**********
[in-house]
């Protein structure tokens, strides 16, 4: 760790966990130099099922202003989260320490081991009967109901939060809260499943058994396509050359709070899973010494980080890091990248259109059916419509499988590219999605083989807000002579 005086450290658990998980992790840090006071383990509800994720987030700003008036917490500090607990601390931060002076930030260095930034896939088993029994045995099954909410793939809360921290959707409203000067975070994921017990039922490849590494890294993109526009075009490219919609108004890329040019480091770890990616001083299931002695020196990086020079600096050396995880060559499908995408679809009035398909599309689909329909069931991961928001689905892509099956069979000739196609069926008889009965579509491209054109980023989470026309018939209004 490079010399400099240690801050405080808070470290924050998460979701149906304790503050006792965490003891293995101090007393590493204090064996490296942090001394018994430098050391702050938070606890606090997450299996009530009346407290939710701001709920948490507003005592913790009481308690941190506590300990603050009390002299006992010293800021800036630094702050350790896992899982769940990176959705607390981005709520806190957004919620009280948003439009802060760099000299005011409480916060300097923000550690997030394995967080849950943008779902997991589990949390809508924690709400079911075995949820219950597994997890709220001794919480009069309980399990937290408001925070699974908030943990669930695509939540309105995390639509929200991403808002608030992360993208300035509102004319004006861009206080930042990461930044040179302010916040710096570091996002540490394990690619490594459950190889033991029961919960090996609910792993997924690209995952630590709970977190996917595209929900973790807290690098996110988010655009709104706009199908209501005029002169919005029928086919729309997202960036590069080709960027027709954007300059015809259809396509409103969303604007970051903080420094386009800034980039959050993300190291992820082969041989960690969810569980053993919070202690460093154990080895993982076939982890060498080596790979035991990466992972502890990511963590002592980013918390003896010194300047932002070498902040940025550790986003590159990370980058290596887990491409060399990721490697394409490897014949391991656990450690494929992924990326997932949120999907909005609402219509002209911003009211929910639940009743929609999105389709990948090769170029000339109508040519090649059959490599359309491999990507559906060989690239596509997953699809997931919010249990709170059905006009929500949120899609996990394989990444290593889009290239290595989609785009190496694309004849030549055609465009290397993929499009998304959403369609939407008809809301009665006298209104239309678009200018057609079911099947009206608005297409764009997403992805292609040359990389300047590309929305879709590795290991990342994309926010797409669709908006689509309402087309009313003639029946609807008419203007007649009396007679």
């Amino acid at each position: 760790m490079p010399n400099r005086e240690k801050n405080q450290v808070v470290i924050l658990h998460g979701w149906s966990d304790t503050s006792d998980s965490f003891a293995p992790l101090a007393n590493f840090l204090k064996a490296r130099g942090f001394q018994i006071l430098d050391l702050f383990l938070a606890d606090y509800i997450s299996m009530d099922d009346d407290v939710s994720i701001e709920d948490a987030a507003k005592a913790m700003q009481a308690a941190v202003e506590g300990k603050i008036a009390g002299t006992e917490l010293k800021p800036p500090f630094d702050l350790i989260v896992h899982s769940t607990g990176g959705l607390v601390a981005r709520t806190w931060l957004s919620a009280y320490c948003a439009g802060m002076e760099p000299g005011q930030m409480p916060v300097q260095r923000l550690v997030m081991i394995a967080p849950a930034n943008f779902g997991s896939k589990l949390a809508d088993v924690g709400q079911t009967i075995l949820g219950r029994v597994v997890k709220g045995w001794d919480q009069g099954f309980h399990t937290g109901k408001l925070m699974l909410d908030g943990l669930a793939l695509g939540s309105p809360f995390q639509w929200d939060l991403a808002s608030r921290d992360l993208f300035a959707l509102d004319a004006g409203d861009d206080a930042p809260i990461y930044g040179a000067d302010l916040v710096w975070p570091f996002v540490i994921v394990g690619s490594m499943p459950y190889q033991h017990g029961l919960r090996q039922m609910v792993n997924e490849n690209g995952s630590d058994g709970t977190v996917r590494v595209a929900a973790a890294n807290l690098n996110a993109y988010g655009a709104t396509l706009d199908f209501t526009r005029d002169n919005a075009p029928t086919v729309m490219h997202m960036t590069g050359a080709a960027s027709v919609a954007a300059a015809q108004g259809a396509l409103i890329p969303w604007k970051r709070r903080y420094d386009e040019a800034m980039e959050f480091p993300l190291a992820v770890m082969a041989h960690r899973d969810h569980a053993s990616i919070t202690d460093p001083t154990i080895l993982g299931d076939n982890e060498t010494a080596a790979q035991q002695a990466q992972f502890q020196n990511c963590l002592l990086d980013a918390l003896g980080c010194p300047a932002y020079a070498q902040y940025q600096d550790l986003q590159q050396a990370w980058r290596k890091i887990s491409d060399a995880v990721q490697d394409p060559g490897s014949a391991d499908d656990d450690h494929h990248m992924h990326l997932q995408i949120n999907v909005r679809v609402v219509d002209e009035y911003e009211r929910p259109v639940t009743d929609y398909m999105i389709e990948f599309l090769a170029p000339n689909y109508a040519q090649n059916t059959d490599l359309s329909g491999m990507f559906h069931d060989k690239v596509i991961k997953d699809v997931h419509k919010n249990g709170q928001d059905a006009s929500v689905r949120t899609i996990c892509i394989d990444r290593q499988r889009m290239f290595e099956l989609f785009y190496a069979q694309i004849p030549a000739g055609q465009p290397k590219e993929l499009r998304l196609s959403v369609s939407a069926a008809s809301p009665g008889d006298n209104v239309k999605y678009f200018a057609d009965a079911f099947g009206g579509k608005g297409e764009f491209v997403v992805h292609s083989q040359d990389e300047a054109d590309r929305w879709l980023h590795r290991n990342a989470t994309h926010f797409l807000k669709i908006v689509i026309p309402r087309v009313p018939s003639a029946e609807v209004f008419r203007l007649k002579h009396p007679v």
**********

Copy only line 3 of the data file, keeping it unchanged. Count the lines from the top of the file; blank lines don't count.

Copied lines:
């Amino acid at each position: 760790m490079p010399n400099r005086e240690k801050n405080q450290v808070v470290i924050l658990h998460g979701w149906s966990d304790t503050s006792d998980s965490f003891a293995p992790l101090a007393n590493f840090l204090k064996a490296r130099g942090f001394q018994i006071l430098d050391l702050f383990l938070a606890d606090y509800i997450s299996m009530d099922d009346d407290v939710s994720i701001e709920d948490a987030a507003k005592a913790m700003q009481a308690a941190v202003e506590g300990k603050i008036a009390g002299t006992e917490l010293k800021p800036p500090f630094d702050l350790i989260v896992h899982s769940t607990g990176g959705l607390v601390a981005r709520t806190w931060l957004s919620a009280y320490c948003a439009g802060m002076e760099p000299g005011q930030m409480p916060v300097q260095r923000l550690v997030m081991i394995a967080p849950a930034n943008f779902g997991s896939k589990l949390a809508d088993v924690g709400q079911t009967i075995l949820g219950r029994v597994v997890k709220g045995w001794d919480q009069g099954f309980h399990t937290g109901k408001l925070m699974l909410d908030g943990l669930a793939l695509g939540s309105p809360f995390q639509w929200d939060l991403a808002s608030r921290d992360l993208f300035a959707l509102d004319a004006g409203d861009d206080a930042p809260i990461y930044g040179a000067d302010l916040v710096w975070p570091f996002v540490i994921v394990g690619s490594m499943p459950y190889q033991h017990g029961l919960r090996q039922m609910v792993n997924e490849n690209g995952s630590d058994g709970t977190v996917r590494v595209a929900a973790a890294n807290l690098n996110a993109y988010g655009a709104t396509l706009d199908f209501t526009r005029d002169n919005a075009p029928t086919v729309m490219h997202m960036t590069g050359a080709a960027s027709v919609a954007a300059a015809q108004g259809a396509l409103i890329p969303w604007k970051r709070r903080y420094d386009e040019a800034m980039e959050f480091p993300l190291a992820v770890m082969a041989h960690r899973d969810h569980a053993s990616i919070t202690d460093p001083t154990i080895l993982g299931d076939n982890e060498t010494a080596a790979q035991q002695a990466q992972f502890q020196n990511c963590l002592l990086d980013a918390l003896g980080c010194p300047a932002y020079a070498q902040y940025q600096d550790l986003q590159q050396a990370w980058r290596k890091i887990s491409d060399a995880v990721q490697d394409p060559g490897s014949a391991d499908d656990d450690h494929h990248m992924h990326l997932q995408i949120n999907v909005r679809v609402v219509d002209e009035y911003e009211r929910p259109v639940t009743d929609y398909m999105i389709e990948f599309l090769a170029p000339n689909y109508a040519q090649n059916t059959d490599l359309s329909g491999m990507f559906h069931d060989k690239v596509i991961k997953d699809v997931h419509k919010n249990g709170q928001d059905a006009s929500v689905r949120t899609i996990c892509i394989d990444r290593q499988r889009m290239f290595e099956l989609f785009y190496a069979q694309i004849p030549a000739g055609q465009p290397k590219e993929l499009r998304l196609s959403v369609s939407a069926a008809s809301p009665g008889d006298n209104v239309k999605y678009f200018a057609d009965a079911f099947g009206g579509k608005g297409e764009f491209v997403v992805h292609s083989q040359d990389e300047a054109d590309r929305w879709l980023h590795r290991n990342a989470t994309h926010f797409l807000k669709i908006v689509i026309p309402r087309v009313p018939s003639a029946e609807v209004f008419r203007l007649k002579h009396p007679v």